In a new study, researchers found that adding bevacizumab (Avastin) to first-line (first treatments given) chemoradiation therapy did not lengthen the lives of patients with a common and aggressive type of brain tumor called glioblastoma. Chemoradiation therapy is a combination of chemotherapy, which is the use of drugs to kill cancer cells, and radiation therapy, which is the use of high energy x-rays or other particles to kill cancer cells.
According to a recent study, adding the drug bevacizumab (Avastin) to chemotherapy for advanced or recurrent (cancer that has come back) cervical cancer lengthens patients’ lives. Chemotherapy is the use of drugs to kill cancer cells, but it is often ineffective for treating advanced cervical cancer. Bevacizumab is a type of targeted therapy, which is a treatment that targets the cancer’s specific genes, proteins, or the tissue environment that contributes to cancer growth and survival.
A large clinical study that followed 150,000 women in India over 15 years found that screening with visual inspection with acetic acid (VIA), or vinegar, every other year reduced the number of cervical cancer deaths by nearly one-third (31%). Cervical cancer is the leading cause of cancer death for women living in many developing countries where there is little or no access to Pap tests (a procedure in which the doctor gently scrapes the outside of the cervix and vagina to take samples of the cells for testing). The researchers estimated that easy, low-cost screening with VIA could prevent 22,000 cervical cancer deaths every year in India and close to 73,000 deaths in developing countries around the world.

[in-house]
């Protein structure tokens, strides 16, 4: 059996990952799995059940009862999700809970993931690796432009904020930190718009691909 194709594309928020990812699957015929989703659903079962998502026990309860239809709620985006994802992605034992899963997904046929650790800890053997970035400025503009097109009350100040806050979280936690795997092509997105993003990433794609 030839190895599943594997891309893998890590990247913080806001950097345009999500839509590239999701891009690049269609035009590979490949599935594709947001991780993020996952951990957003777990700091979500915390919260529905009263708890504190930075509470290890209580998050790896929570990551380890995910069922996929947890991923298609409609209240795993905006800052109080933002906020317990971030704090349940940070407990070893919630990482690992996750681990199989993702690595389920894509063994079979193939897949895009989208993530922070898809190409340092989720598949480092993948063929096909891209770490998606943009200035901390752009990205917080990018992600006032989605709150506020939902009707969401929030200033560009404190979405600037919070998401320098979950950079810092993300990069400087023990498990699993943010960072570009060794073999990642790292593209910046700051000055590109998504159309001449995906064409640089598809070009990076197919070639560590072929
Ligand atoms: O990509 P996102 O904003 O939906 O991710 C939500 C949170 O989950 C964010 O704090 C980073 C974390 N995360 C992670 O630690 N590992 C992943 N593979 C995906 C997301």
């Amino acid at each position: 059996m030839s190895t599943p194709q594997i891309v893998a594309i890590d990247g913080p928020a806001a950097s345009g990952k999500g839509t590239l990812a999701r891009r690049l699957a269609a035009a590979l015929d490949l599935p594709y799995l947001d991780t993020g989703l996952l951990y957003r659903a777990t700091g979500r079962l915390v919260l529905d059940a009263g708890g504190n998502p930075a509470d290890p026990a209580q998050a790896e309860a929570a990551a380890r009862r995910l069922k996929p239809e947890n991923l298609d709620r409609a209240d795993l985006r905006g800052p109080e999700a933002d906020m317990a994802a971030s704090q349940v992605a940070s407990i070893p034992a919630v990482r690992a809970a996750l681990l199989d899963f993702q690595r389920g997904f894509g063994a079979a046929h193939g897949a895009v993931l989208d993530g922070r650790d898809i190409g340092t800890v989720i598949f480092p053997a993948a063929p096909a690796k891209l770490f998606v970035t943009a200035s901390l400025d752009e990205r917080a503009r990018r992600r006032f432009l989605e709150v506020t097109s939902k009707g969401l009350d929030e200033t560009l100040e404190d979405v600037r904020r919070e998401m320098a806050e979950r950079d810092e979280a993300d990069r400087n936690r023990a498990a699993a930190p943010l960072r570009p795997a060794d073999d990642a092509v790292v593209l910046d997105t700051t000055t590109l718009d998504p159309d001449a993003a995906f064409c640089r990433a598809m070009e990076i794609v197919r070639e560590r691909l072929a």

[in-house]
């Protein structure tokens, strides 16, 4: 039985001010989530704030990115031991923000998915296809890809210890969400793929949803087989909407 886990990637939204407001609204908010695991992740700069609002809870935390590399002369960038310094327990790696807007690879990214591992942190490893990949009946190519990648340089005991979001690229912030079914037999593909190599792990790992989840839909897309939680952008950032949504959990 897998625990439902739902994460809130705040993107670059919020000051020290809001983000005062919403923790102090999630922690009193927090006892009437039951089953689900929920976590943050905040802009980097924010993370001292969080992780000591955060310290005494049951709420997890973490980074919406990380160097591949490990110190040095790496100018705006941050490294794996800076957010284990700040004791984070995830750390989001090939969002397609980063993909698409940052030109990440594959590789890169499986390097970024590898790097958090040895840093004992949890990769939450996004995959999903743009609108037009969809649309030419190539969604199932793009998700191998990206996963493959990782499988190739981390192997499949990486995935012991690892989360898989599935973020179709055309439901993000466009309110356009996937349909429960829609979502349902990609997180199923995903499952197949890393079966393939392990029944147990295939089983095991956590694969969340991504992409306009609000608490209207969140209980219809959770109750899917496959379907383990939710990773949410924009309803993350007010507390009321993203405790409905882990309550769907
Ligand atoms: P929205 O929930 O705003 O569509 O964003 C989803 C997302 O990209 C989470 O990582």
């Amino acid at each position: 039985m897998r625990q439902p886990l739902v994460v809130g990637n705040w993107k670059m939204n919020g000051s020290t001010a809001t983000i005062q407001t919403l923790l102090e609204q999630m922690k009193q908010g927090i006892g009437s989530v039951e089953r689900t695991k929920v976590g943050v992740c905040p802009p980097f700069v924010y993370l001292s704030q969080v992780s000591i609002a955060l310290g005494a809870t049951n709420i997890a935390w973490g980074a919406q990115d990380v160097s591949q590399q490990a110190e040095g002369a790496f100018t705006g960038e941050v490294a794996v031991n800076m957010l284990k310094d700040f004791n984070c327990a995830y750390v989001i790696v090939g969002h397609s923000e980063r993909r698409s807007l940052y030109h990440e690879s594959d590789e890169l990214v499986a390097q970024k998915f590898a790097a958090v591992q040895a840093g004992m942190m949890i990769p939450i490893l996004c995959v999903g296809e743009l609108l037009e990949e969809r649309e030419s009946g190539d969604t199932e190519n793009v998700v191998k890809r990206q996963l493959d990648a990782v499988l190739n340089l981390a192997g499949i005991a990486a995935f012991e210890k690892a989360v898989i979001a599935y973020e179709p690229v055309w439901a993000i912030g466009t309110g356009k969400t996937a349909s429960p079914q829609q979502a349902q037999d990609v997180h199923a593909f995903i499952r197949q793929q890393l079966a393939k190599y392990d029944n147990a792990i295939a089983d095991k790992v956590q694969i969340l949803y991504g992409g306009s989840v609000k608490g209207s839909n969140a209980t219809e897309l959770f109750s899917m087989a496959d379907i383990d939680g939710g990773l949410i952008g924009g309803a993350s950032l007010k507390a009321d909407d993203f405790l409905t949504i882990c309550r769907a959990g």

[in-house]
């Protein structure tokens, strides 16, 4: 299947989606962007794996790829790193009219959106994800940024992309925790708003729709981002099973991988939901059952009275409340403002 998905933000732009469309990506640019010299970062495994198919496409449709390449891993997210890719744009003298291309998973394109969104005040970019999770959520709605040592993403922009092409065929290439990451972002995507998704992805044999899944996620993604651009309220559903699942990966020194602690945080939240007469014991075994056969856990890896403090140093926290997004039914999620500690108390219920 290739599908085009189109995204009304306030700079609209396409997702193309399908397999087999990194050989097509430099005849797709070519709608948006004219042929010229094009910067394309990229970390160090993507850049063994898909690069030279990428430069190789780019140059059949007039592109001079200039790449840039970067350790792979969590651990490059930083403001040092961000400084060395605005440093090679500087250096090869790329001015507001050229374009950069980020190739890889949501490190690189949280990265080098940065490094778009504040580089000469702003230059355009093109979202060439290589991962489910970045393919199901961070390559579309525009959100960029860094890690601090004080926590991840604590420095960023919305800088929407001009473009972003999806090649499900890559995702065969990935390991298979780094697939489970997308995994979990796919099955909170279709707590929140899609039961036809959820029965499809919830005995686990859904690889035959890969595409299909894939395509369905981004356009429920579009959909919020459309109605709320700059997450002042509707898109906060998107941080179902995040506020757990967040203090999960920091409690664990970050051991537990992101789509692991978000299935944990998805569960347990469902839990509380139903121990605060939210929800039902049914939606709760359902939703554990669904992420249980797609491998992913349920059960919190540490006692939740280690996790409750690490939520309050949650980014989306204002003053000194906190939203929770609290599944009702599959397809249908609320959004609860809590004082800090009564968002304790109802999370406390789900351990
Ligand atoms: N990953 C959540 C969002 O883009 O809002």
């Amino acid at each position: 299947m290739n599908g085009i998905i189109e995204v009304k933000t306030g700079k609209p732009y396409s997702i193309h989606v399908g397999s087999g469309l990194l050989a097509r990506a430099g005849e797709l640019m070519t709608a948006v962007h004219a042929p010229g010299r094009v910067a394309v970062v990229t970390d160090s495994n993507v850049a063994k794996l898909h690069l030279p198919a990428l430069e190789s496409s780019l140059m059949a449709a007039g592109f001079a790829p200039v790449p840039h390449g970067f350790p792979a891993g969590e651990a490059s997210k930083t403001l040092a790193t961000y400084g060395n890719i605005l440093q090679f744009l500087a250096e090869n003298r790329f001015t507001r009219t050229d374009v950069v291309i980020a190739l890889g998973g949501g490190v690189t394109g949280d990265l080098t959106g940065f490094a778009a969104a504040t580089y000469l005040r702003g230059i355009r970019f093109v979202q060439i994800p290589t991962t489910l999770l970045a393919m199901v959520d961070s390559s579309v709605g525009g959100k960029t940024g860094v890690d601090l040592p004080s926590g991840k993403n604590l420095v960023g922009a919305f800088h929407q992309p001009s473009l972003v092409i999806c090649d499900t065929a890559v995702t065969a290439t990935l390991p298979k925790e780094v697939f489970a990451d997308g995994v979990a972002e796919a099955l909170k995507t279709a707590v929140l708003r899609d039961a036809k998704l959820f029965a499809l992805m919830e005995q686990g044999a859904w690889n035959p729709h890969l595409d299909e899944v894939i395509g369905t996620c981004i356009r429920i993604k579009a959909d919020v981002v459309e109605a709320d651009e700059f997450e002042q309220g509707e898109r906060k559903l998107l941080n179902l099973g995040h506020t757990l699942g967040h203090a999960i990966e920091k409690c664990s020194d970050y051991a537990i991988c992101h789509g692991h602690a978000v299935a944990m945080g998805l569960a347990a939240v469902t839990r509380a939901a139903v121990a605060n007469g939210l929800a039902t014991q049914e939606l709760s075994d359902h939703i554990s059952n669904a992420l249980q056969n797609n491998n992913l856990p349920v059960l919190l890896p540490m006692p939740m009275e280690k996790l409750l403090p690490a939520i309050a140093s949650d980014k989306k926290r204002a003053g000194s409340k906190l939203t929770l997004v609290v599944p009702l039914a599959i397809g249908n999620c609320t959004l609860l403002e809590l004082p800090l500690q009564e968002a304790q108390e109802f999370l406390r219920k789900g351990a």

Women with advanced ovarian cancer or a related gynecologic cancer who receive treatment with the targeted therapy pazopanib (Votrient) following successful chemotherapy lived longer without their disease coming back than those receiving a placebo (an inactive treatment, often called a “sugar pill”), according to the results of a recent clinical trial. Pazopanib is medication taken by mouth that focuses on stopping angiogenesis, which is the process of making new blood vessels. Because a tumor needs the nutrients delivered by blood vessels to grow and spread, the goal of anti-angiogenesis therapy is to starve the tumor.
In a new study, researchers found that spouses of patients with human papilloma virus (HPV)-related oropharyngeal cancer were not more likely to have an HPV infection than the general population. Oropharyngeal cancer begins in the oropharynx, which is the middle part of the throat behind the mouth, and includes the base of the tongue, the soft palate, the side and back walls of the throat and the tonsils. HPV infection is very common among men and women in the United States and is a risk factor for several types of cancer, including oropharyngeal cancer. However, most people with an HPV infection will not get cancer. When a cancer contains signs of HPV, it is called HPV-positive.